JAs (Jasmonates) are potent Lipid Regulators of Defense gene expression and act in development where they are necessary for fertility. The Jasmonate Pathway performs critical roles in Plant Defense, Development, and Metabolism, and it has received its name from MJ (Methyl Jasmonate), a fragrance from scented Jasmine flowers long used [...]
Lactose Synthesis
Lactose (or D-Lactose) is a disaccharide composed of Galactose (or Galactose) and Glucose (or D-Glucose). It occurs only in milk. It is the primary carbohydrate in milk of most species. Lactose is synthesized in mammary glands. Two Glucose molecules are required for each Lactose molecule synthesized. One Glucose is converted [...]
Leloir Pathway for Galactose Metabolism
In most organisms, the conversion of Galactose to the more metabolically useful Glucose-1-Phosphate is accomplished by the action of four enzymes that constitute the Leloir pathway. In the first step of this pathway, Beta-D-Galactose is epimerized to Alpha-D-Galactose by GALM (Galactose Mutarotase/Aldose 1-Epimerase) (Ref.1). The active site of GALM is [...]
Lysine Degradation in Human Liver
In humans, Lysine is an essential amino acid, and there is no Lysine biosynthetic machinery. However, humans do degrade Lysine. Lysine is incorporated to Collagen, one of the most important components of Connective tissue and its supply is therefore required during embryonic development and early childhood (Ref.1). It is also [...]
Malate-Aspartate Shuttle
The Malate (L-Malic Acid)-Asp (Aspartate or L-Aspartate or Aspartic Acid) Shuttle of mammalian systems is more complex but more energy efficient. Mitochondrial NAD+ (Nicotinamide Adenine Dinucleotide) is reduced by cytosolic NADH (Nicotinamide Adenine Dinucleotide, Reduced) through the intermediate reduction and subsequent regeneration of OAA (Oxaloacetate) (Ref.1). In the cytosol, the [...]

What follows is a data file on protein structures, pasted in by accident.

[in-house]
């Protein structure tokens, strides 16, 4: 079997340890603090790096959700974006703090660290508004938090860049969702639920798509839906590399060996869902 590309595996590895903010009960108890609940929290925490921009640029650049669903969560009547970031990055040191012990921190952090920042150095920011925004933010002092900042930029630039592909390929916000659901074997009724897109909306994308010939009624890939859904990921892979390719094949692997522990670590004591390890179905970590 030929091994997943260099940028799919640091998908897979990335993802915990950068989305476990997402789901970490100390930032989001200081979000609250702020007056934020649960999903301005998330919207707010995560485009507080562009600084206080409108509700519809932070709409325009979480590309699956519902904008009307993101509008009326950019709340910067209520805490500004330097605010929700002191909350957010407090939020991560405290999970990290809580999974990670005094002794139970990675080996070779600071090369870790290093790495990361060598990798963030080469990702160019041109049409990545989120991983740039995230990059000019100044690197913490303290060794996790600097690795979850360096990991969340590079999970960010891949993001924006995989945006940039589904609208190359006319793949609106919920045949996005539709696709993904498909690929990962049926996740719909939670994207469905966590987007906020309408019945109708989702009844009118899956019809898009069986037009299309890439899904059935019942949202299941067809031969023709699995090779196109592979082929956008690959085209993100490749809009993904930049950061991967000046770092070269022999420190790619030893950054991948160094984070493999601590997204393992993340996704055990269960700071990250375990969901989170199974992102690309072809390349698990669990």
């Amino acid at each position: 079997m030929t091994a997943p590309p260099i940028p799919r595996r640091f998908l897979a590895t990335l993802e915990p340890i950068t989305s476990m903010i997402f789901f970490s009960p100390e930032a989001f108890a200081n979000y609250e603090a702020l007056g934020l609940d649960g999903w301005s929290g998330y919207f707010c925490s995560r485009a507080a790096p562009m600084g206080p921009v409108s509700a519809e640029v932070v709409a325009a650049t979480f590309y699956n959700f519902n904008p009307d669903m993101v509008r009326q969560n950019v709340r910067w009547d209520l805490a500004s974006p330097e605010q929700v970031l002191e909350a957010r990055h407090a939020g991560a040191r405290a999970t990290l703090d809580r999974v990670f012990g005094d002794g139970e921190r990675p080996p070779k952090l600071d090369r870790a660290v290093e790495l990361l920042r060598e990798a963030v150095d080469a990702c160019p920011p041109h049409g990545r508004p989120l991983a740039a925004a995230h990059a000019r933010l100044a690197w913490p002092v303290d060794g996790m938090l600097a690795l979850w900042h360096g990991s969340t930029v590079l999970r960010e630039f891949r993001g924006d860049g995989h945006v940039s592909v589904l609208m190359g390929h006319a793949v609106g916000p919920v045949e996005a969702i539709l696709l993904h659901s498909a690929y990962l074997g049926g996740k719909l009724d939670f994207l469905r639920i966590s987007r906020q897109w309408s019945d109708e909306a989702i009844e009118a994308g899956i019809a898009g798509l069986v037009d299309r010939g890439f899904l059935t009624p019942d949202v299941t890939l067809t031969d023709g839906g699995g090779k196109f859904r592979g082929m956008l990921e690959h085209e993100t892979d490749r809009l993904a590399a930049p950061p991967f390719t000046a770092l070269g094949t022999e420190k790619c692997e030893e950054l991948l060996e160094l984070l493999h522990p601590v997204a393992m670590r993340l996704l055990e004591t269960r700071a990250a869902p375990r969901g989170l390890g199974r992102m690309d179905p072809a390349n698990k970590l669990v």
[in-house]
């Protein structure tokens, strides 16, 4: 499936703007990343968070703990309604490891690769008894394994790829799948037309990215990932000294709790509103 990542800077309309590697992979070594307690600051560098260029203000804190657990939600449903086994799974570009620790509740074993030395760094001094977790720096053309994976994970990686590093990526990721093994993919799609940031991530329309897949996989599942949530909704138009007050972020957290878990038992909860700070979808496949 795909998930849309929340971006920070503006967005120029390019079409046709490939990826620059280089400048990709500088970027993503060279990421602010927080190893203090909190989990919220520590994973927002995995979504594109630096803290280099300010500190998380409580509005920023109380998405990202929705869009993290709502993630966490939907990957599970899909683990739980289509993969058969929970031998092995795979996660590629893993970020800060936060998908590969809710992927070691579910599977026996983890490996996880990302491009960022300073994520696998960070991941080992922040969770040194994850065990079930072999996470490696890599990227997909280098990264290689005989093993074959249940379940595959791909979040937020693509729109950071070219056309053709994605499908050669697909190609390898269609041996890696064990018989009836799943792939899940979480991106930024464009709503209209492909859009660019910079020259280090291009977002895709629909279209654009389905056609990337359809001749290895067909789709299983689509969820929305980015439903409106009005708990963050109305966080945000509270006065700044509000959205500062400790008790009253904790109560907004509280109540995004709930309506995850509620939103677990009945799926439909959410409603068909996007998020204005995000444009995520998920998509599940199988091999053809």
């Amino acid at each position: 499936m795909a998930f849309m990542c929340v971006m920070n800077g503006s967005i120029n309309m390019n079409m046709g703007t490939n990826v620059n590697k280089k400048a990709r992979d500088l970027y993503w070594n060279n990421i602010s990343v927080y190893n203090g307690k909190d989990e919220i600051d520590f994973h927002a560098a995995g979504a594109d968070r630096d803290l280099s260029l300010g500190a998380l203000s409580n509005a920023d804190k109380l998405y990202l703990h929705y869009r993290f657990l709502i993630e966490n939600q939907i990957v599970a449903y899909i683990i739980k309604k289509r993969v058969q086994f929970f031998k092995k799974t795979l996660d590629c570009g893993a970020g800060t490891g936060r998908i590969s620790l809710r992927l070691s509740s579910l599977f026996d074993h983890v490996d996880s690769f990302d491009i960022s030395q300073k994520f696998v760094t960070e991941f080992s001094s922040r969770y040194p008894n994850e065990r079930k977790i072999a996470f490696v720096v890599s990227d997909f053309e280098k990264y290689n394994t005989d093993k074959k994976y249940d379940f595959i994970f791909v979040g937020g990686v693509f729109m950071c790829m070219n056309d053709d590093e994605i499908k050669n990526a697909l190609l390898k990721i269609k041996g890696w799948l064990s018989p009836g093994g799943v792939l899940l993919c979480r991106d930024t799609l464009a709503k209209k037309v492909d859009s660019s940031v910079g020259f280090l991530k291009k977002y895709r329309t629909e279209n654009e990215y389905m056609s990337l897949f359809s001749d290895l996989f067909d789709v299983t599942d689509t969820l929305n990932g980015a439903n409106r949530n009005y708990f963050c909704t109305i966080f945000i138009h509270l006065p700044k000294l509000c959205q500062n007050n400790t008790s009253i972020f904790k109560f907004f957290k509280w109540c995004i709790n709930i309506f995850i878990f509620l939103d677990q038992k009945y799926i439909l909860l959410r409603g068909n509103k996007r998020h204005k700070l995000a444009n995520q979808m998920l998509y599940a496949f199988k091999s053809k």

Metabolic States and Circadian Oscillators
In organisms as diverse as fruit flies and mammals, circadian rhythms are controlled by a transcriptional feedback system whose activity fluctuates as a function of the light-dark cycle. In mammals, the master clock (circadian pacemaker) resides in the SCN (Suprachiasmatic Nucleus) of the brain's hypothalamus and this endogenous clock drives [...]
Mitochondrial CPT System
Carnitine (L-Carnitine or 3-hydroxy-4-(trimethylammonio) butanoate) and its Acyl-Esters (Acyl-Carnitines or ROC-Carnitine) are essential compounds for the metabolism of fatty acids (or RCOOH compounds). Carnitine is synthesized de novo in animal cells, but it is believed that most comes from the diet. Its main function is to assist the transport and [...]
Oxidation of Odd-Chain Fatty Acid
Most fatty acids have even number of carbon atoms and are therefore completely converted to Acetyl-CoA. Some plants and marine organisms, however, synthesize fatty acids with an odd number of carbon atoms. The final round of Beta-Oxidation of these fatty acids forms Propionyl-CoA, which is converted to Succinyl-CoA for entry [...]
Oxidation of Polyunsaturated Fatty Acid
Unsaturated fatty acids are Beta-oxidized in the normal pathway as far as possible. However, polyunsaturation or unsaturation at odd positions produces a molecule that the major pathways cannot utilize as a substrate. To solve this problem, a number of enzymes exist in the peroxisome to convert these molecules to appropriate [...]
Phosphatidylcholine Biosynthesis in S. cerevisiae
PC (Phosphatidylcholine) is the most abundant Phospholipid in the yeast S. cerevisiae (Saccharomyces cerevisiae) and the major Phospholipid present in eucaryotic cell membranes. It serves as a major structural component of cellular membranes and as a source of several lipid messengers. There are two pathways for PC synthesis in yeast, [...]
Phosphatidylcholine Biosynthesis Pathway
Phosphatidylcholine (once given the trivial name 'lecithin') is usually the most abundant phospholipid in animal and plants, often amounting to almost 50% of the total, and as such it is the key building block of membrane bilayers. In particular, it makes up a very high proportion of the outer leaflet [...]